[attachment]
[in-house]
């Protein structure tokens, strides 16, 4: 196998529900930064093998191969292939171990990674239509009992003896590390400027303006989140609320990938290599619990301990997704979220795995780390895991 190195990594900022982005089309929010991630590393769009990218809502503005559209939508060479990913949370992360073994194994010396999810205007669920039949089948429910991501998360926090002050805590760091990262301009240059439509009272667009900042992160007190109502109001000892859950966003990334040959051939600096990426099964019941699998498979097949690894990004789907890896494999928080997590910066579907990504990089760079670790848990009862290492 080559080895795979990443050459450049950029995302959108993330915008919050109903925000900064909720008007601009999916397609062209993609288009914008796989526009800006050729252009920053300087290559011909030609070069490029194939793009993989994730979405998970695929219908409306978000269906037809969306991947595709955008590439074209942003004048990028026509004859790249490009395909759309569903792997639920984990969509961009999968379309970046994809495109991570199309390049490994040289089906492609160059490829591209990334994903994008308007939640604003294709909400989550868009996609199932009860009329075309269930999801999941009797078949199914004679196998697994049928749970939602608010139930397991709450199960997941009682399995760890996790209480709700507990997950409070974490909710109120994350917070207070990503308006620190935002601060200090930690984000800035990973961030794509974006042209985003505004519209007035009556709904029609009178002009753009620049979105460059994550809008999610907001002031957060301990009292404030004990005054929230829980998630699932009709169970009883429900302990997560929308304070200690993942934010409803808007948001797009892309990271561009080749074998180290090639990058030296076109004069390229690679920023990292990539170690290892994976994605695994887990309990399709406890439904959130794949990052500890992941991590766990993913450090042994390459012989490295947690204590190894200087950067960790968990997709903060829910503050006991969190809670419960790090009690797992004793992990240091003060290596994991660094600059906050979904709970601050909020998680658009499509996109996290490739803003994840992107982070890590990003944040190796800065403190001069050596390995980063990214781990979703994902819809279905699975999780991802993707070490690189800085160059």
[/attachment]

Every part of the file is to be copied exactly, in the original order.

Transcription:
[in-house]
């Protein structure tokens, strides 16, 4: 196998529900930064093998191969292939171990990674239509009992003896590390400027303006989140609320990938290599619990301990997704979220795995780390895991 190195990594900022982005089309929010991630590393769009990218809502503005559209939508060479990913949370992360073994194994010396999810205007669920039949089948429910991501998360926090002050805590760091990262301009240059439509009272667009900042992160007190109502109001000892859950966003990334040959051939600096990426099964019941699998498979097949690894990004789907890896494999928080997590910066579907990504990089760079670790848990009862290492 080559080895795979990443050459450049950029995302959108993330915008919050109903925000900064909720008007601009999916397609062209993609288009914008796989526009800006050729252009920053300087290559011909030609070069490029194939793009993989994730979405998970695929219908409306978000269906037809969306991947595709955008590439074209942003004048990028026509004859790249490009395909759309569903792997639920984990969509961009999968379309970046994809495109991570199309390049490994040289089906492609160059490829591209990334994903994008308007939640604003294709909400989550868009996609199932009860009329075309269930999801999941009797078949199914004679196998697994049928749970939602608010139930397991709450199960997941009682399995760890996790209480709700507990997950409070974490909710109120994350917070207070990503308006620190935002601060200090930690984000800035990973961030794509974006042209985003505004519209007035009556709904029609009178002009753009620049979105460059994550809008999610907001002031957060301990009292404030004990005054929230829980998630699932009709169970009883429900302990997560929308304070200690993942934010409803808007948001797009892309990271561009080749074998180290090639990058030296076109004069390229690679920023990292990539170690290892994976994605695994887990309990399709406890439904959130794949990052500890992941991590766990993913450090042994390459012989490295947690204590190894200087950067960790968990997709903060829910503050006991969190809670419960790090009690797992004793992990240091003060290596994991660094600059906050979904709970601050909020998680658009499509996109996290490739803003994840992107982070890590990003944040190796800065403190001069050596390995980063990214781990979703994902819809279905699975999780991802993707070490690189800085160059």